Although Schmidt's entirely silent performance is a strong one, there's something about the presence of the stranger that just doesn't click into place. Obviously theatre calls for suspension of disbelief and a willingness to imagine things on the part of the audience, but it's difficult to keep in mind that the stranger is meant to be found beaten and bloody in the surf when the only element of his appearance that's in disarray is slightly damp hair, and both Marianne and Alan's impressions of him are of light and beauty. Add to this the excruciatingly slow pace of his movements and the scenes in which he features, and one soon begins to think perhaps too much time has been devoted to his narrated arrival and interactions with the other characters. On deeper reflection, there must be some kind of thematic connection between the piece's aims of showing an act of compassion that both requires risk and is completely selfless on Marianne's part, and of the how the stranger's lack of a history and incomplete integration into the story colour our reaction to him - but if this is the case, it could use a bit of development.
While blending the chatter of the DJ into the scenes in both the museum and Marianne's lighthouse works well, one point at which the stories mix unsuccessfully is when the stranger pays a visit to Bea's museum. This encounter feels forced, as there's been no real sense of connection between the museum and the lighthouse before then (perhaps aside from the fact that both receive the DJ's broadcasts?).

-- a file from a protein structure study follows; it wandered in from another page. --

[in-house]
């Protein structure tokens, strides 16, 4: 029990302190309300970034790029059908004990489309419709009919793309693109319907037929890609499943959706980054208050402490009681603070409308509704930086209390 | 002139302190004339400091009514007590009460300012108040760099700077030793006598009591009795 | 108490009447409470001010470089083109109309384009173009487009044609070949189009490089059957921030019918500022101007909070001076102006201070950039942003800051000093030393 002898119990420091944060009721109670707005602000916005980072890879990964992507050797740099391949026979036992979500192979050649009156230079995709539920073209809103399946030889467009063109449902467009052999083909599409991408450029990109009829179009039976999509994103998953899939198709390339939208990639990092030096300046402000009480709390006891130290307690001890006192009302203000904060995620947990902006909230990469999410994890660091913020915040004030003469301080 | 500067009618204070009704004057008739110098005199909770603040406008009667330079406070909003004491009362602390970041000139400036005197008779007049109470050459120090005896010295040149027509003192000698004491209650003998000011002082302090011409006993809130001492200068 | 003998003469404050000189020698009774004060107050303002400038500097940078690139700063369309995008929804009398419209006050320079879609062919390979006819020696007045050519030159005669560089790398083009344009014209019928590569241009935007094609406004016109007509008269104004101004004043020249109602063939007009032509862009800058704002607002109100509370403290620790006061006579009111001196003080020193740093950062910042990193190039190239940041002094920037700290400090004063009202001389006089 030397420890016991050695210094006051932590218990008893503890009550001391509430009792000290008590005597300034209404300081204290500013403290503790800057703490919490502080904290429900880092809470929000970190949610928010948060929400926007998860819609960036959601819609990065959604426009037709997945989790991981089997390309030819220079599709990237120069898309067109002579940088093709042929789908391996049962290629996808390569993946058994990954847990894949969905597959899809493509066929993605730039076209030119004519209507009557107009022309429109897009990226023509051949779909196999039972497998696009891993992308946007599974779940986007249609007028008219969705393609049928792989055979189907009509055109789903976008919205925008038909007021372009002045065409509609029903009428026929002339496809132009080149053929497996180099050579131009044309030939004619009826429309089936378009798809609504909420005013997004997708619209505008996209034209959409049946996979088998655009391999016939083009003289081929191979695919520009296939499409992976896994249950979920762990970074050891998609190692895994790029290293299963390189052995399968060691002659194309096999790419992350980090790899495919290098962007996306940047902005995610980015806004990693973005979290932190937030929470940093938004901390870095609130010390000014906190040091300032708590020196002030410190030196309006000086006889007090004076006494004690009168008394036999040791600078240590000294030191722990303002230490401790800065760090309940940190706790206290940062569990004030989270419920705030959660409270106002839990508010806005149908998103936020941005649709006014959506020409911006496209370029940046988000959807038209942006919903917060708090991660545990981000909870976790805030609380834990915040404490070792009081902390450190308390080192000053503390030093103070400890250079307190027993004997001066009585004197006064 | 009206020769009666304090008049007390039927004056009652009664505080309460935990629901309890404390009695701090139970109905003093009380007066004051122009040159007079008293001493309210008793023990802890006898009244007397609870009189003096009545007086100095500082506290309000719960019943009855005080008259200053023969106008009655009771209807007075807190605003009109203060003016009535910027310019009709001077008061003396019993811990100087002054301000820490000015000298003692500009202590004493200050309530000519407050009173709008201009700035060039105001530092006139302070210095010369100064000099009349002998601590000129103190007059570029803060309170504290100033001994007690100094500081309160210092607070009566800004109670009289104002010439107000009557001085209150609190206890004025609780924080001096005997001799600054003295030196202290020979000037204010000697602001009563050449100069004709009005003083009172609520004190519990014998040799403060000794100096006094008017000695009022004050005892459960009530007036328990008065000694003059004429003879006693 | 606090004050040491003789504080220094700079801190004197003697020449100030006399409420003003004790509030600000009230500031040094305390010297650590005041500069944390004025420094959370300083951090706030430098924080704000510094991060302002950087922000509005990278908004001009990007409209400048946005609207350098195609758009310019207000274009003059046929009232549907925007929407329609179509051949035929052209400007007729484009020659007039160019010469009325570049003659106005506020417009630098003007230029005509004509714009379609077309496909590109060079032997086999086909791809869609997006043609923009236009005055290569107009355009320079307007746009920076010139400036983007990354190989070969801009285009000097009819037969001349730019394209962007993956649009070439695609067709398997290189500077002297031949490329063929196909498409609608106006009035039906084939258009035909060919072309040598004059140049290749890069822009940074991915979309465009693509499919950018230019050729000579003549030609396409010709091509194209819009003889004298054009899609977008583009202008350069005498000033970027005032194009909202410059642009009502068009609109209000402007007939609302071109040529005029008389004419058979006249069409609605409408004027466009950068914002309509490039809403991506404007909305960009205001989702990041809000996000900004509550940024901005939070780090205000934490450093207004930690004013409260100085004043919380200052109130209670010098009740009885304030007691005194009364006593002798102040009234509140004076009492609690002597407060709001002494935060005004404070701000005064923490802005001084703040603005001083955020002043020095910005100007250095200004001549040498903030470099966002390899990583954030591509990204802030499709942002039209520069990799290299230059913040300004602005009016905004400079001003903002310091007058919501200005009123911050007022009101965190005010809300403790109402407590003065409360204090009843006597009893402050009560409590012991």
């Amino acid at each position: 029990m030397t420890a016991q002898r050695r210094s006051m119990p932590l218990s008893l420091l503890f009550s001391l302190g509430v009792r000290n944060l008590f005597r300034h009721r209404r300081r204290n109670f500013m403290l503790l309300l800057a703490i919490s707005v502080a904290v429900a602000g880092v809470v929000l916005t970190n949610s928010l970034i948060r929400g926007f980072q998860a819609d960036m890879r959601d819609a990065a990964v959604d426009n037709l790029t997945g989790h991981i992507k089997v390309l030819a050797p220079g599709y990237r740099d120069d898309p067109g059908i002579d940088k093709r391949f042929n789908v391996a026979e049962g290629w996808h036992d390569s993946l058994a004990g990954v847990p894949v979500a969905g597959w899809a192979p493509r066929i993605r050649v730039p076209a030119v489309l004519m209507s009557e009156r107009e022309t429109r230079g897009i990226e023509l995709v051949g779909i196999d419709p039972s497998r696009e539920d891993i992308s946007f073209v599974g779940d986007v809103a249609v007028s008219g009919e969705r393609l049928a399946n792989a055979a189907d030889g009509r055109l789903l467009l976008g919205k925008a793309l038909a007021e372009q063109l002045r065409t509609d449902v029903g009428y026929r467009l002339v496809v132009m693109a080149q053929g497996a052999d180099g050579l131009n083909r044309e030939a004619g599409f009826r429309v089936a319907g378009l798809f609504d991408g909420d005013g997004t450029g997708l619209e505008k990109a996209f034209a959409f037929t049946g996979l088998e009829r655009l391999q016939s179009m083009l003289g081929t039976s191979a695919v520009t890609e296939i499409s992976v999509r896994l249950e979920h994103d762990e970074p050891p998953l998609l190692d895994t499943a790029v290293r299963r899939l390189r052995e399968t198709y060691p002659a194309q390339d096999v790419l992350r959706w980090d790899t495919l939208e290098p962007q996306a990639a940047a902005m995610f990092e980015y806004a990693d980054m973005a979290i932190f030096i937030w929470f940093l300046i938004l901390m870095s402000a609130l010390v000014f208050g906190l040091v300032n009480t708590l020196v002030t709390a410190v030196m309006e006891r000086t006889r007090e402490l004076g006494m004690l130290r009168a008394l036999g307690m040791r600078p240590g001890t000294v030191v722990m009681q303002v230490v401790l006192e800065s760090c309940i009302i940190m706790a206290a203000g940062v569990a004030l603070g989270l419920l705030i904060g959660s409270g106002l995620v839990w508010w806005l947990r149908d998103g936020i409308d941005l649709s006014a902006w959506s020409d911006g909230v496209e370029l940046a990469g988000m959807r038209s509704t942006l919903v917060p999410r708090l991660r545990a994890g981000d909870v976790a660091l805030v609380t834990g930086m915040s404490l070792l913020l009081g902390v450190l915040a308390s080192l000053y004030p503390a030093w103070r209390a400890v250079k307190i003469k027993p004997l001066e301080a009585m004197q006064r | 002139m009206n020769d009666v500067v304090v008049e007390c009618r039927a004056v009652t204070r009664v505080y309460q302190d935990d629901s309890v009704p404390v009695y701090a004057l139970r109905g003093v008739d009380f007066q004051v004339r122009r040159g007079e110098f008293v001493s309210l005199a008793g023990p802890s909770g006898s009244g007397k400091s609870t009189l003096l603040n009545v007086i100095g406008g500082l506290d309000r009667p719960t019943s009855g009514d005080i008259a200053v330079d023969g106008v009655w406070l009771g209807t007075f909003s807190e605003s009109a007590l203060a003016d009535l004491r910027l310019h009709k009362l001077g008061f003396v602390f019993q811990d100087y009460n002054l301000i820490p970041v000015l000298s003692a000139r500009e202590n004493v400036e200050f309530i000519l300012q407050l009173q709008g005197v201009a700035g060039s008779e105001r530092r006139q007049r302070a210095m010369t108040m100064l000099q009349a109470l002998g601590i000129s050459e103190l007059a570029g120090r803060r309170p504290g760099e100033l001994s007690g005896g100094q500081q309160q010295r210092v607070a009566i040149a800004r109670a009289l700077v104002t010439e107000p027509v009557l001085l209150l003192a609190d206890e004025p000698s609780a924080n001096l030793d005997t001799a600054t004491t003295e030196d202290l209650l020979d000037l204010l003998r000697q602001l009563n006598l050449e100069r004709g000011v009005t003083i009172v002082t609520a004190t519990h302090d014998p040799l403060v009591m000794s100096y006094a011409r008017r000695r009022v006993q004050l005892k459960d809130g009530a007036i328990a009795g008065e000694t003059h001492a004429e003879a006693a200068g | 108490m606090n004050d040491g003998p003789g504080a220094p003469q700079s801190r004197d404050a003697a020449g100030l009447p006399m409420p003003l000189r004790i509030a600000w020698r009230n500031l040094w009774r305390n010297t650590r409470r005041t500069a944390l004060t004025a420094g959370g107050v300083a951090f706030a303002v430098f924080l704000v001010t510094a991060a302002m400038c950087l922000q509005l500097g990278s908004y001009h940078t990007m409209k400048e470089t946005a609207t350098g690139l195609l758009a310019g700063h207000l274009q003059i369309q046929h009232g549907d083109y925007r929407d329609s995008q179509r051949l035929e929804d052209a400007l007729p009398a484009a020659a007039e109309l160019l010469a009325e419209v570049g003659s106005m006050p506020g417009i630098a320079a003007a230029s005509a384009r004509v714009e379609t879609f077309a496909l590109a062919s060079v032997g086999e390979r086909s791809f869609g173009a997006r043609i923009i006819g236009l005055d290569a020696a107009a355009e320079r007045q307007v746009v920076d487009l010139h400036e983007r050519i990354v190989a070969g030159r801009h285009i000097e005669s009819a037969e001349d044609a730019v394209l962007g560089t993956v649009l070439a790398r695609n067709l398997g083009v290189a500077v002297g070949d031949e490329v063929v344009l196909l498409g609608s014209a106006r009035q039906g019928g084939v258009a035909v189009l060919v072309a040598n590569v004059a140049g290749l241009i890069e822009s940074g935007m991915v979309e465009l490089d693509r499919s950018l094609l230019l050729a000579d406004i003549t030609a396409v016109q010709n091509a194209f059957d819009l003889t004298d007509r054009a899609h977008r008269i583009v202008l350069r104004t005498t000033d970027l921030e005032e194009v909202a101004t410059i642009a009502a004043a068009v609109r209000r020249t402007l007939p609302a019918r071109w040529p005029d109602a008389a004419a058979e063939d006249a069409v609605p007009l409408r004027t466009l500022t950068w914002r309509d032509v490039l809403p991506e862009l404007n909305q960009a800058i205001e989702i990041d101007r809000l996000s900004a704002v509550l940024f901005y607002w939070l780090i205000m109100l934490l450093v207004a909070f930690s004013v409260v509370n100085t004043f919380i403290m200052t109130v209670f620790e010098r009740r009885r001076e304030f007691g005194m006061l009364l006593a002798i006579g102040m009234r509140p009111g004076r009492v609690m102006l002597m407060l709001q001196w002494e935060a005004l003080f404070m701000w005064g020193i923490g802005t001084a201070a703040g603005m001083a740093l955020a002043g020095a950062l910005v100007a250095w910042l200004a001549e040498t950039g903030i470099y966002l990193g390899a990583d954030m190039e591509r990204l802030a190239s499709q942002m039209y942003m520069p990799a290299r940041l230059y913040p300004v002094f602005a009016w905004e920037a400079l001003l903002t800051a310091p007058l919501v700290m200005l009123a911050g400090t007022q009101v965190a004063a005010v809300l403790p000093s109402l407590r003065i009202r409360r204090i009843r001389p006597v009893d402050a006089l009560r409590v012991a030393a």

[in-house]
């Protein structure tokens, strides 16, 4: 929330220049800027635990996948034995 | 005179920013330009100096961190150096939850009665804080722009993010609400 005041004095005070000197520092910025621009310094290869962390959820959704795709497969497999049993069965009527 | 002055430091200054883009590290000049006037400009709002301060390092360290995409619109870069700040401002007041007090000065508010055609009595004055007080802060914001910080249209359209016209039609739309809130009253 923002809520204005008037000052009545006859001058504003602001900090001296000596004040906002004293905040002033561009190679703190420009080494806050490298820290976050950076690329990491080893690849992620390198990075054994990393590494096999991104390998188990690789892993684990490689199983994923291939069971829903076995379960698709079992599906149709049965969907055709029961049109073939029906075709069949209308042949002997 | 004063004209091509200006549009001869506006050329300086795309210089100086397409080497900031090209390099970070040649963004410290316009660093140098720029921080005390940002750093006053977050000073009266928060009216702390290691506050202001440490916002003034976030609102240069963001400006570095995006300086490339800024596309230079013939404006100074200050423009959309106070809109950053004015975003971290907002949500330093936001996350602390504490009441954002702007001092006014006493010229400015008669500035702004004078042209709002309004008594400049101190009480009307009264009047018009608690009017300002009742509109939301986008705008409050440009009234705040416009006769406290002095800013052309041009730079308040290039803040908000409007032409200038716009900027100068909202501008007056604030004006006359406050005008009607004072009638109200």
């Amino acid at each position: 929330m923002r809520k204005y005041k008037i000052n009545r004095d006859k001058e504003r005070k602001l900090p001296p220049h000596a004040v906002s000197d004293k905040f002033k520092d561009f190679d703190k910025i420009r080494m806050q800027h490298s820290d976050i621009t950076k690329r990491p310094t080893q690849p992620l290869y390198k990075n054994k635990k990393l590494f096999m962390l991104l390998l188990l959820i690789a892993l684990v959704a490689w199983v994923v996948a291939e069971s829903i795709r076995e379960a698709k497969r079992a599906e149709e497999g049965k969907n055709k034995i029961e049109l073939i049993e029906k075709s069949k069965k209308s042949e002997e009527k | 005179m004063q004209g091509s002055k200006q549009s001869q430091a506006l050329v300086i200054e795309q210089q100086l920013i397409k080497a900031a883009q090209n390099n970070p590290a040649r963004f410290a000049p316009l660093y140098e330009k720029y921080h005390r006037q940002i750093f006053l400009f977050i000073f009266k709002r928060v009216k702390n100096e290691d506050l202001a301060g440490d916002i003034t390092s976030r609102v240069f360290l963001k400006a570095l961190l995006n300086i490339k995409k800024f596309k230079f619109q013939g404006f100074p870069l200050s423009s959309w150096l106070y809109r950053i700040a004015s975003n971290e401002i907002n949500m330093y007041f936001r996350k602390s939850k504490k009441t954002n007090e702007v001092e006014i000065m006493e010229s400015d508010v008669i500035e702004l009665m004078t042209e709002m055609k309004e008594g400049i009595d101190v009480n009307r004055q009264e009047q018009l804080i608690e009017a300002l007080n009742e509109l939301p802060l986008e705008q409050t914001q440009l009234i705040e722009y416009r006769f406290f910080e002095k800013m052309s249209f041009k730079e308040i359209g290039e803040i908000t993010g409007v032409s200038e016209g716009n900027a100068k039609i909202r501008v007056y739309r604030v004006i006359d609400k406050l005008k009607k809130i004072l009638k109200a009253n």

Designed by David Farley and built by Todd Zonderman, the play's set is as nostalgically lovely as its plot. Action takes place in four separate locations: the DJ's booth, which appears about six or seven feet above the stage, and then the lighthouse, the beach, and the museum. All the elements of the sets and scenery are onstage at all times, and are manipulated by the characters to create different locations. The only jarring element of all this is the DJ's computer - a modern-day iMac which seems out of place beside the other pieces of technology - radios and recording devices which better fit the 1950s/60s aesthetic of the play. Guy Hoare's lighting provides crucial enhancement to the play's emotional cliffhangers, and also plays up the colour scheme of the entire play.
The strength of Zero Degrees and Drifting is Unlimited Theatre's ability to capture moments which mean something with exquisite precision. The tale of a painting which sets itself straight on the wall, clocks which stop when lovers are about to be re-united, collections of raindrops from all the various weather conditions, and cultural memories of empire all carry a quality of wistful hope, but forcing these moments into a fairly linear plot take away some of their magic.
In spite of this, Zero Degrees and Drifting is a singularly beautiful piece of storytelling, obviously crafted with love and care. Unlimited Theatre does succeed in transmitting this to its audience; the piece may drag a bit in the middle but one comes out of it unable to forget the magical feeling engendered by the vignettes.
Reviewer: Rachel Lynn Brody